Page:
FRC East looks to augmented reality as potential training, troubleshooting tool

John Mitchell, left, with augmented reality company Illumination Works, fits senior materials engineer Rob Thompson with augmented reality goggles during part of a recent demonstration at Fleet Readiness Center East. (Kimberly Koonce, Fleet Readiness Center East Public Affairs photo)

By Kimberly Koonce, Fleet Readiness Center East

CHERRY POINT — Engineers and trainers at Fleet Readiness Center East recently observed a demonstration of how augmented reality headsets can be used to create and display hands-free training and troubleshooting aids for artisans and U.S. Navy and Marine Corps customers.

FRC East’s Advanced Technology and Innovation Team has been working for about two years to bring augmented reality technology to the facility. Augmented reality uses handheld devices or digital eyewear to overlay digital information on top of physical objects, so users can see the virtual and physical environments in relation to each other. This digital information can also include graphics, text, videos and sound.

According to FRC East senior leaders, the technology has the potential to positively impact the depot in terms of safety, quality, throughput and cost.

“For artisan system familiarization training alone on new aircraft, for new capability establishment efforts, and for apprentice development, the opportunities for the use of this technology are endless,” Mark Meno, FRC East executive director, said. “Augmented reality has come such a long way that even for the crucial, tight tolerance, and complex systems found in military aviation, it is a very suitable replacement for hands-on training. I’m excited to see where we can take this next.”

ATI team members say augmented reality has the potential to streamline training and troubleshooting, which would result in significant cost savings and increased efficiencies for the depot.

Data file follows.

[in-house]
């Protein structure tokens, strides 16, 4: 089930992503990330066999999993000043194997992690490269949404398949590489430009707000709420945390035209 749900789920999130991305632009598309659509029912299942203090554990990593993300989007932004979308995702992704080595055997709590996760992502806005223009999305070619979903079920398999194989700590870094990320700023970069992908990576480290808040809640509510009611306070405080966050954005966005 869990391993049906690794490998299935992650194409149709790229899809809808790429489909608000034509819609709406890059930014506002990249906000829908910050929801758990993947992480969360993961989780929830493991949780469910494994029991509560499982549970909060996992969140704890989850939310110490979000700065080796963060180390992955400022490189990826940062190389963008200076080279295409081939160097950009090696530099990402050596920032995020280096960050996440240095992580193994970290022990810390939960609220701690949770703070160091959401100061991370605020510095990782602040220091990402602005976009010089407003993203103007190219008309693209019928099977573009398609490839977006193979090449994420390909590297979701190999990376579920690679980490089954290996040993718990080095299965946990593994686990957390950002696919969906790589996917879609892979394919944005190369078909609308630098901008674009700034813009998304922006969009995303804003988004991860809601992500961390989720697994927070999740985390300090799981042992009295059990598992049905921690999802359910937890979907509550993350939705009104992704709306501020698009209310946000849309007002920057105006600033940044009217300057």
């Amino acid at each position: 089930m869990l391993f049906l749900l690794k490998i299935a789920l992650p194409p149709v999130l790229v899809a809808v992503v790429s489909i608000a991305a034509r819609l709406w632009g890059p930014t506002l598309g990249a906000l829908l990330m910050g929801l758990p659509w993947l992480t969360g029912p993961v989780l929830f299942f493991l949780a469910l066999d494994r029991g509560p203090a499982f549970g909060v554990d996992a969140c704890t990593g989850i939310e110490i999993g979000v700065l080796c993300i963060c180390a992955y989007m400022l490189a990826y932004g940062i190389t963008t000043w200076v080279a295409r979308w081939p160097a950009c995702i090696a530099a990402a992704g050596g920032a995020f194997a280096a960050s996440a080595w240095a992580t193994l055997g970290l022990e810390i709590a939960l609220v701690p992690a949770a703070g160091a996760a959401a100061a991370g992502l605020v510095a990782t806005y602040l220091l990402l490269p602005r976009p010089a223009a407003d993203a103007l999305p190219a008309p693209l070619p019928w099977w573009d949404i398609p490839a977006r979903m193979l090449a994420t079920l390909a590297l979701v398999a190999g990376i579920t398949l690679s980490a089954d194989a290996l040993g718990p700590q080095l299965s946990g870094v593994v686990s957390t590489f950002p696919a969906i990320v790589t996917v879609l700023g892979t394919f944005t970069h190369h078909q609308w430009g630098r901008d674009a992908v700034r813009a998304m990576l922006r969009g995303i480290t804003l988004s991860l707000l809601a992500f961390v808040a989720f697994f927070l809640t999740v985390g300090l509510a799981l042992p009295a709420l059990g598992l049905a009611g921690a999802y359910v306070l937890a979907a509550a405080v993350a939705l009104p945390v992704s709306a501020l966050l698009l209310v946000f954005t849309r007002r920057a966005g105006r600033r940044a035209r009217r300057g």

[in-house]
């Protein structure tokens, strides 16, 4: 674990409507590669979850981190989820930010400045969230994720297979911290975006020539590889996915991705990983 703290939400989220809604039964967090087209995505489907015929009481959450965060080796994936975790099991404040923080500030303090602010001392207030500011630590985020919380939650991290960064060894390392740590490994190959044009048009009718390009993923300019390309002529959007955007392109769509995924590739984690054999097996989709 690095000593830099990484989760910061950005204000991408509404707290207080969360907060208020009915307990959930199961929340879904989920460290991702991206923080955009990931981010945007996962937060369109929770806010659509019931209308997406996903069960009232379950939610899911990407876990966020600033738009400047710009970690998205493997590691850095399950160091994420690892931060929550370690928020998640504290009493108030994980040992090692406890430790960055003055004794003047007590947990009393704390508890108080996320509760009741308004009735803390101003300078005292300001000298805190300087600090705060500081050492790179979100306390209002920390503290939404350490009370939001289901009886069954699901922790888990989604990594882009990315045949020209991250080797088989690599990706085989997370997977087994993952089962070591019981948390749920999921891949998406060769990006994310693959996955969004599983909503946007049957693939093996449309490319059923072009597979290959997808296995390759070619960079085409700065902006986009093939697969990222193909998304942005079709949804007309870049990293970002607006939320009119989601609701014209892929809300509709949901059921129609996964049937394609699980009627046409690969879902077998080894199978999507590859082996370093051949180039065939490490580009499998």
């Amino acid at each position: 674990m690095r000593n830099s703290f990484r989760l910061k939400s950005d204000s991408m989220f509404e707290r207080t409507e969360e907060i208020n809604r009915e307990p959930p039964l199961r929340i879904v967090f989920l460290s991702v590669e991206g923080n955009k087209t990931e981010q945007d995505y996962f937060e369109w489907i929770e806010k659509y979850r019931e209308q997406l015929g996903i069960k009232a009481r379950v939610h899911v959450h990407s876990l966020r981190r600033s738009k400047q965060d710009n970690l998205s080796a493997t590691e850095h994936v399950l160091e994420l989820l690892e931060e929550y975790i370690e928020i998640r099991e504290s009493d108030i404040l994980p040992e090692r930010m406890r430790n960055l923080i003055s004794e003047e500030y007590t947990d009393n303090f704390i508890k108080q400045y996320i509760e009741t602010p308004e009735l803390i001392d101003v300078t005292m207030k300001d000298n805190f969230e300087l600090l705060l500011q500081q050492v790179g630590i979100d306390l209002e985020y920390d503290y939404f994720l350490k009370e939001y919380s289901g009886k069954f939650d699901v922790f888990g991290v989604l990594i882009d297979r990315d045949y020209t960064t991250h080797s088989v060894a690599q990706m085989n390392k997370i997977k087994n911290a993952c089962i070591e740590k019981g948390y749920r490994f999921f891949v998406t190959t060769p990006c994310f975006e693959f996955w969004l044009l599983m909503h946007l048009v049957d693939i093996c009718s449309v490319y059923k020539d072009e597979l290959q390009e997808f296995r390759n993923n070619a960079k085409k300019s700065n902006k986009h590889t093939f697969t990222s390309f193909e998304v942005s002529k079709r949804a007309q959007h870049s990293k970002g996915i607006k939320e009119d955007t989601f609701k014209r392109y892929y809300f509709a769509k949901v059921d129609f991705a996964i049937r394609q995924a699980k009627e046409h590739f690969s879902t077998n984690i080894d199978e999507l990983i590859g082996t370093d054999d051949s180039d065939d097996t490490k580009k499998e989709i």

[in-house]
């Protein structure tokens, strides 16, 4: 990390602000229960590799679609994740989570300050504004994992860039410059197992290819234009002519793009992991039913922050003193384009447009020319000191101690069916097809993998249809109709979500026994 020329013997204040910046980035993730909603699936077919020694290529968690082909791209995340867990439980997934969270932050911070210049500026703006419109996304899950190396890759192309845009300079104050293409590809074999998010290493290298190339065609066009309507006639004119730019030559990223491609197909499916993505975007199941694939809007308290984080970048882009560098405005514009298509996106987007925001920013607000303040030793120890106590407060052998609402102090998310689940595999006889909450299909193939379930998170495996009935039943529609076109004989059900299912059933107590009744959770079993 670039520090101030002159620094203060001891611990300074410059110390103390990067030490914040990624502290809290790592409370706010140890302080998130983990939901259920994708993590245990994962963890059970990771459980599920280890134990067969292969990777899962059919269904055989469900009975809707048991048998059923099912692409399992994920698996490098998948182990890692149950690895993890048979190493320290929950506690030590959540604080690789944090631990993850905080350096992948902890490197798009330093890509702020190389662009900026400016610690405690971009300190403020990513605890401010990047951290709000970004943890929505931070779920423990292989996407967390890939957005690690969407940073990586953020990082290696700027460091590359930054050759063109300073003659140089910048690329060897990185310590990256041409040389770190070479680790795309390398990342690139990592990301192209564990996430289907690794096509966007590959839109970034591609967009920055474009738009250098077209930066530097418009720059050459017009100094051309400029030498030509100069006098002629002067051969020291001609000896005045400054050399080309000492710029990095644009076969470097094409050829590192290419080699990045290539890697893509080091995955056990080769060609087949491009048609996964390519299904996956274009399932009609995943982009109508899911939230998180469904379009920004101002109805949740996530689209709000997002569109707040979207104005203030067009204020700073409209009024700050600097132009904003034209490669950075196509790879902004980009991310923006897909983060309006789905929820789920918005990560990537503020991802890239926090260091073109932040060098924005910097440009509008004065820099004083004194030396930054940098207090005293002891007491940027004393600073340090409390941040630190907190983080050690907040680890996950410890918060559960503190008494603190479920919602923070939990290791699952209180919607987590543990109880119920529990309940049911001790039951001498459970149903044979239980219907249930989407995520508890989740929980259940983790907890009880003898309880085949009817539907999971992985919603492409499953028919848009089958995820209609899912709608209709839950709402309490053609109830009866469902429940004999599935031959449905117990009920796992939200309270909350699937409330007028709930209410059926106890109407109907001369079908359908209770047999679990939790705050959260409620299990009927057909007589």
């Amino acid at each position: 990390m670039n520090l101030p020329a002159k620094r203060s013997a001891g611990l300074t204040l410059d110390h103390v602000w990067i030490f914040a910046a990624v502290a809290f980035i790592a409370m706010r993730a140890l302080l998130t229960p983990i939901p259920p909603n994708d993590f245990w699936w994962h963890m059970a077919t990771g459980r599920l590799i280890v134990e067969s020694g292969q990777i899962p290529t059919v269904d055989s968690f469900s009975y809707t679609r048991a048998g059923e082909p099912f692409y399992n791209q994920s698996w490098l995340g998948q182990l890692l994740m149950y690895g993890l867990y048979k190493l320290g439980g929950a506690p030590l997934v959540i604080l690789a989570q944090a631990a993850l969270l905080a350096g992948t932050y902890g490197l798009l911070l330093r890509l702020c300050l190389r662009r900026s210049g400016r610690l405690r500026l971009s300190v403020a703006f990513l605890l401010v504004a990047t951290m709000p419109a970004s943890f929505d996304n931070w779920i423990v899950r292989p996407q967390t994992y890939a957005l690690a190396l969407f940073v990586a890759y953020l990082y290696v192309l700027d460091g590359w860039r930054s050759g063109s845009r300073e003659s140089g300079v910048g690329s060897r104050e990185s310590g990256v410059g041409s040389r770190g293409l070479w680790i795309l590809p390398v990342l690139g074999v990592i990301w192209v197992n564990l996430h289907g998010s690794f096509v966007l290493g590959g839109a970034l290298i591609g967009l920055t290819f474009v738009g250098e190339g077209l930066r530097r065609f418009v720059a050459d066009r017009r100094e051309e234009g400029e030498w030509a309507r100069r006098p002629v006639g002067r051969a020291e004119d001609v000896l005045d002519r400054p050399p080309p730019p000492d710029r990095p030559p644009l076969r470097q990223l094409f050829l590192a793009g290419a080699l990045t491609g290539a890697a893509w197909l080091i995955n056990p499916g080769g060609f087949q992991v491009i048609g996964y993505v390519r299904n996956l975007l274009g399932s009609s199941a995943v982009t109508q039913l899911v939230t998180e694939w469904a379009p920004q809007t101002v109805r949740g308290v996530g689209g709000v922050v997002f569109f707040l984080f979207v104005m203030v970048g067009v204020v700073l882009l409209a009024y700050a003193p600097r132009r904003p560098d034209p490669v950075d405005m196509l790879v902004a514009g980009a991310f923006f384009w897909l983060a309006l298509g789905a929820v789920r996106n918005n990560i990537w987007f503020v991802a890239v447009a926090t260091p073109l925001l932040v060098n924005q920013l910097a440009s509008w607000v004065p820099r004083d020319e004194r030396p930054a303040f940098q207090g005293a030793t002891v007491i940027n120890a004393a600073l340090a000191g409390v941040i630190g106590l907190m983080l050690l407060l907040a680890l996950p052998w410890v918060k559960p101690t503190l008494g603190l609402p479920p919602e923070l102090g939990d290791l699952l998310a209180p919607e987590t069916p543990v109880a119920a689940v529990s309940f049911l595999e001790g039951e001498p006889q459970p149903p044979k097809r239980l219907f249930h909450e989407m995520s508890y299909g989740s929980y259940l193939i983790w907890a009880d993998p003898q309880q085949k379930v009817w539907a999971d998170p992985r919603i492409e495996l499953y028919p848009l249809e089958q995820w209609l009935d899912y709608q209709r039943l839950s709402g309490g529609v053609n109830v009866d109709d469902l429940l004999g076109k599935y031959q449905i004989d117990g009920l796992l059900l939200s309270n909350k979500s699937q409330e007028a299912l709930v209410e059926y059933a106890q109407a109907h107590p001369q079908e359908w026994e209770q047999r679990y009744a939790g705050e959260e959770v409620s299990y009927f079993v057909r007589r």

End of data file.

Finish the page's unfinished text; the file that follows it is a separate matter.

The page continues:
“We can create content that can take out many, many steps that we currently do and condense it to a more manageable state that we have direct control over,” said Tad Sylivant, ATI team lead logistician and augmented reality project lead. “The financial impact that it brings to the table, the man-hours saved, the cost saved, the verification and validation of processes, it’s just endless to what this technology can do for us.”

Consultants from PTC, based in Boston, Mass., and Illumination Works, based in Beavercreek, Ohio, visited FRC East in late January to meet with depot leaders, engineers and training specialists to demonstrate possible applications for augmented reality at the facility.

According to ATI team members, the next three months will be spent working with stakeholders who have expressed interest in the technology, while identifying others who might not have considered augmented reality’s potential applications. Mr. Sylivant said augmented reality solutions could have a big impact on FRC East’s production efforts, even when applied to relatively simple processes.

“We could be producing a product that is as simple as putting part A to part B to produce C, or we could be executing a very complex procedure where you could have overlying source data such as CAD models, work instructions, video of the actual process, and so on,” he said. “That’s the potential of augmented reality – you can add many types of source data into the AR content to help the users have a better understanding of what they’re working on.”

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